Journal-Advocate (Sterling)

Gunfight: Extremism or commonsens­e reform

- Tom Westfall Guest columnist

Ryan Busse grew up on a ranch/farm just east of Bird City, Kansas. As a youngster, he did all the traditiona­l ranching chores — baling hay, feeding animals, and the like — but his favorite part of country living was his love of the wild places, where large mule deer lived, and pheasants flushed with unpredicta­ble regularity. Ryan was the consummate hunter and as he grew up, he often found himself thinking about how he could have a career that included lots of shooting and time in nature.

Subsequent to college, Ryan was able to get in on the ground floor of the Kimber gun company. A fledgling company that was dedicated to making high quality rifles (and ultimately, high quality handguns) was the perfect fit for Busse. He quickly became a rising star in the gun industry, selling literally hundreds of thousands of guns. On several occasions he was given awards by the industry for his productivi­ty and the influence he exerted relative to the 2nd Amendment of the Constituti­on.

In the ensuing years, however, Busse, a champion of conservati­on, began to realize that the industry of which he was a part was much less interested in preserving public ground for hunting and fishing, and much more interested in selling guns — at any price.

“Gunfight,” Busse’s first book published by Hachette Book in New York and recently released, is a largely autobiogra­phical glimpse into the world of guns, the men and women that sold them, and the role that the NRA played in the radicaliza­tion of America — all in the name of gun sales. Because Busse was an insider in the industry for more than 20 years, “Gunfight” offers a rare look behind the scenes revealing the metamorpho­sis in America relative to the gun culture.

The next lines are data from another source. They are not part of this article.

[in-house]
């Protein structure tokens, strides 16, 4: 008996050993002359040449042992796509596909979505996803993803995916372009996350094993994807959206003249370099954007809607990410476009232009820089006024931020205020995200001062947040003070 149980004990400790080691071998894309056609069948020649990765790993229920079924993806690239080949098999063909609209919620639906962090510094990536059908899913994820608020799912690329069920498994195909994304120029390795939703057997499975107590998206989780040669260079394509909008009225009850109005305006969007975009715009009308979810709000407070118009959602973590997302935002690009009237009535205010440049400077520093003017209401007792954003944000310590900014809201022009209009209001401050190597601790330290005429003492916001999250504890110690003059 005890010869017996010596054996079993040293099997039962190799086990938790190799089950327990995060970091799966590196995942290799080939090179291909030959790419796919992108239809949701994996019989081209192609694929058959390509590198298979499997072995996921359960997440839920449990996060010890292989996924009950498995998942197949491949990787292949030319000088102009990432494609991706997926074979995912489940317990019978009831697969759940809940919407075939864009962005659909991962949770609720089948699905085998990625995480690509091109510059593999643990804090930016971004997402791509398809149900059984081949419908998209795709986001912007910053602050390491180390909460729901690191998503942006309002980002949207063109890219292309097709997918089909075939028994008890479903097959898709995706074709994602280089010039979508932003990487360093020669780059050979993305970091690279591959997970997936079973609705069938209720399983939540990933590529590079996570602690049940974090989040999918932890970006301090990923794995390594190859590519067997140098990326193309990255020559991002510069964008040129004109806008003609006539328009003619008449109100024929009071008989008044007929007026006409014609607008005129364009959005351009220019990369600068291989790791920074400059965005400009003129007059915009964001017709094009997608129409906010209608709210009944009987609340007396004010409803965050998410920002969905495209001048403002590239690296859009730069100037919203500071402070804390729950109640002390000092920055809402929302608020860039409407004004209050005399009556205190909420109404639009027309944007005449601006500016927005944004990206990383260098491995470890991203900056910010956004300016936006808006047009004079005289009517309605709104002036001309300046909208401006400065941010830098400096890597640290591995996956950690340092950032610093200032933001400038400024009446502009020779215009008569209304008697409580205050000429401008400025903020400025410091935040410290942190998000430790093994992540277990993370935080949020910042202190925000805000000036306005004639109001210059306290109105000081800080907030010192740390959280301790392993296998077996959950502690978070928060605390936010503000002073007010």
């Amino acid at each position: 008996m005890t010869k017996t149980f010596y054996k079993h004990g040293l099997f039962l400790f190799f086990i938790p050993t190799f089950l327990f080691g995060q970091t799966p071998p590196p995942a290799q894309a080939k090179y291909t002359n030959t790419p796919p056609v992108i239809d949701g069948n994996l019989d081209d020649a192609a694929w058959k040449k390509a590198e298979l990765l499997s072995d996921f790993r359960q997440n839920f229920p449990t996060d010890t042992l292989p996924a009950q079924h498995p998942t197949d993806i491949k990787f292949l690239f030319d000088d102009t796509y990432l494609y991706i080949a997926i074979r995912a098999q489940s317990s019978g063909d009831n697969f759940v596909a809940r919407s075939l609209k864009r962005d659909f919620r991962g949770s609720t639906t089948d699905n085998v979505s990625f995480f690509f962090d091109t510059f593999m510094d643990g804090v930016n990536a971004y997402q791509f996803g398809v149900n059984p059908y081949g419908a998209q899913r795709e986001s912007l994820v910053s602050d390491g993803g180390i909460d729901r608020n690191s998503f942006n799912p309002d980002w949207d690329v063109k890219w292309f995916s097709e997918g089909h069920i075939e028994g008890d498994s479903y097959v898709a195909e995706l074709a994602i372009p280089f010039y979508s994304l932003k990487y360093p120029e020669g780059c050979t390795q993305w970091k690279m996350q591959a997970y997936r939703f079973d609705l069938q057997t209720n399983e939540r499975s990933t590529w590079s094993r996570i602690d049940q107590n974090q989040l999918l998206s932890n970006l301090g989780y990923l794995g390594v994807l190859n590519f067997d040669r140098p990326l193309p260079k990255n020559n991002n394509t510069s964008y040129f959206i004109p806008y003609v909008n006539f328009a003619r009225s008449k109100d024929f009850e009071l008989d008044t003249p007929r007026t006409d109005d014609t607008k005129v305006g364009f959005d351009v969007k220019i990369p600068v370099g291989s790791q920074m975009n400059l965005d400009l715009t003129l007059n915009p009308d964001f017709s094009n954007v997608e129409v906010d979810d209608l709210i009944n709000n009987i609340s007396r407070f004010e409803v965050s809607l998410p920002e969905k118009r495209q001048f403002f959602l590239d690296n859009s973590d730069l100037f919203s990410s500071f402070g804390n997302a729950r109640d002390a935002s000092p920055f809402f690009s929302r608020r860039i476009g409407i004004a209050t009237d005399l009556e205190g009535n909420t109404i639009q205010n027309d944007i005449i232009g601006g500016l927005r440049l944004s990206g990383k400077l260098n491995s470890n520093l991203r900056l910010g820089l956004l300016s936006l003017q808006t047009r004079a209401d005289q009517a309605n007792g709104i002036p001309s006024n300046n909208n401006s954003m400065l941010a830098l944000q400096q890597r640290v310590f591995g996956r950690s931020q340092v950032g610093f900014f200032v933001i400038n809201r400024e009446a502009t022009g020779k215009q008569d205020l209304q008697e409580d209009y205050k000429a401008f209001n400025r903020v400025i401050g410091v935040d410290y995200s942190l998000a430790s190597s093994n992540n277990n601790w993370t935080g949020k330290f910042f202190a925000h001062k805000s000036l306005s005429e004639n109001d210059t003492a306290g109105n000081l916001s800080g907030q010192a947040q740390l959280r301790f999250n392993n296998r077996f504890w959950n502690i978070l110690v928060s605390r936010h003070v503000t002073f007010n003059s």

Reactions from people behind the curtain regarding some of America’s biggest gun-related tragedies are revealed. One executive joked about canceling the “back to school special” after the massacre at Sandy Hook, and even though many of the people in the gun industry privately supported increased safety laws relative to guns, (such as closing the gun show loophole, reducing the legal magazine capacity, eliminatin­g bumpstocks) fear of retaliatio­n from the NRA served to silence almost everyone.

The NRA “scored” every legislativ­e vote that our Congressio­nal representa­tives made and those with lower scores were often targeted by the NRA either in primary elections or in the general election. Donald Trump Jr. became an active spokespers­on for the NRA, and he, along with many others in the industry, “demonized” anyone that even contemplat­ed introducin­g any sort of legislatio­n that could be construed as “anti-second Amendment, whether they were or not. The “slippery slope” was one that the NRA and its most radicalize­d followers simply weren’t willing to risk.

For many years, even though he had self-doubts, Busse continued to work in the industry. He justified this to himself and his family by saying that it was better for him to a voice of reason inside the industry than someone on the outside. Ultimately, however, when a middleaged man wearing “an American flag on his shirt and a pistol on his belt…his face matching the color of his Make America Great Again hat” thrust his finger into

Busse’s son’s chest screaming at him that “You are an evil little bastard,” Busse, whose son Badge was attending a Black Lives Matter Rally in his home town in Montana, finally realized that the time had come for him leave the industry in which he had invested the majority of his life.

“Gunfight” is a powerful expose that sheds light on how special interests have perverted the Second Amendment, creating a gun culture that tolerates only lockstep with its extreme viewpoint. Busse has had his life threatened because he’s had the courage to speak out from a place of experience and insight, and the growing polarizati­on in our country relative to guns is frightenin­g.

I am a gun owner. I have a dozen or so firearms, and I enjoy shooting them and just having them around. A couple of antique guns highlight my small collection, but they are certainly my favorites. Should someone break into my house and threaten the lives of those I love, I wouldn’t hesitate to use a gun in self-defense, but I am also a firm believer that the status quo of gun legislatio­n in America is woefully inadequate relative to the protection of our citizens.

I firmly believe that the majority of American gun owners favor commonsens­e legislatio­n — nothing radical, and certainly nothing that in any way limits a person’s ability to bear arms — just the passage of laws that might help prevent the next massacre of children, or the death of concert goers.

It is well past time for men and women of conscience to act in concert to stem the tide of extremism that manifests itself in a poser wannabe demonstrat­ing open carry with an AR-15 at my local Walmart.

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